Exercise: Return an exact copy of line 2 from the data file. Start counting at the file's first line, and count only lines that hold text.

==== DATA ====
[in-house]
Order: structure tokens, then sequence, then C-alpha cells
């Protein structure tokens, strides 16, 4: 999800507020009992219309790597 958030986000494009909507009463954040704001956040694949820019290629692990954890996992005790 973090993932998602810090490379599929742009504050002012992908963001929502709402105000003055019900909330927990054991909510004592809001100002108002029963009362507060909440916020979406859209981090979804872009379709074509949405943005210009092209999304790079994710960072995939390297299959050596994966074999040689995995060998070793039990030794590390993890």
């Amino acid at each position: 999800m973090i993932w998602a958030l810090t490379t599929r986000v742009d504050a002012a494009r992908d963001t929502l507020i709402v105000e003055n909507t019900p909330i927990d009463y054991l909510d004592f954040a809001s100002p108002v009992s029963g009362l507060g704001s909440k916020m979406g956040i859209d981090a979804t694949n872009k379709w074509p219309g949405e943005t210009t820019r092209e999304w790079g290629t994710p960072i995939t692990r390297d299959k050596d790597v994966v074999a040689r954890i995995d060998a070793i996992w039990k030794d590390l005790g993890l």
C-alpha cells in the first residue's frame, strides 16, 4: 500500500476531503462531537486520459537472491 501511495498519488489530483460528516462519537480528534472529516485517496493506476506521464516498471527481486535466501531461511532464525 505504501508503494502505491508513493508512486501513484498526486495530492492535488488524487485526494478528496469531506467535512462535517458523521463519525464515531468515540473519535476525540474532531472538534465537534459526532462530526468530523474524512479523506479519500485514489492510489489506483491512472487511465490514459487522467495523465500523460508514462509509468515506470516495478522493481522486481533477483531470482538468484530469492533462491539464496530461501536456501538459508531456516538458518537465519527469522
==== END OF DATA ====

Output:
Order: structure tokens, then sequence, then C-alpha cells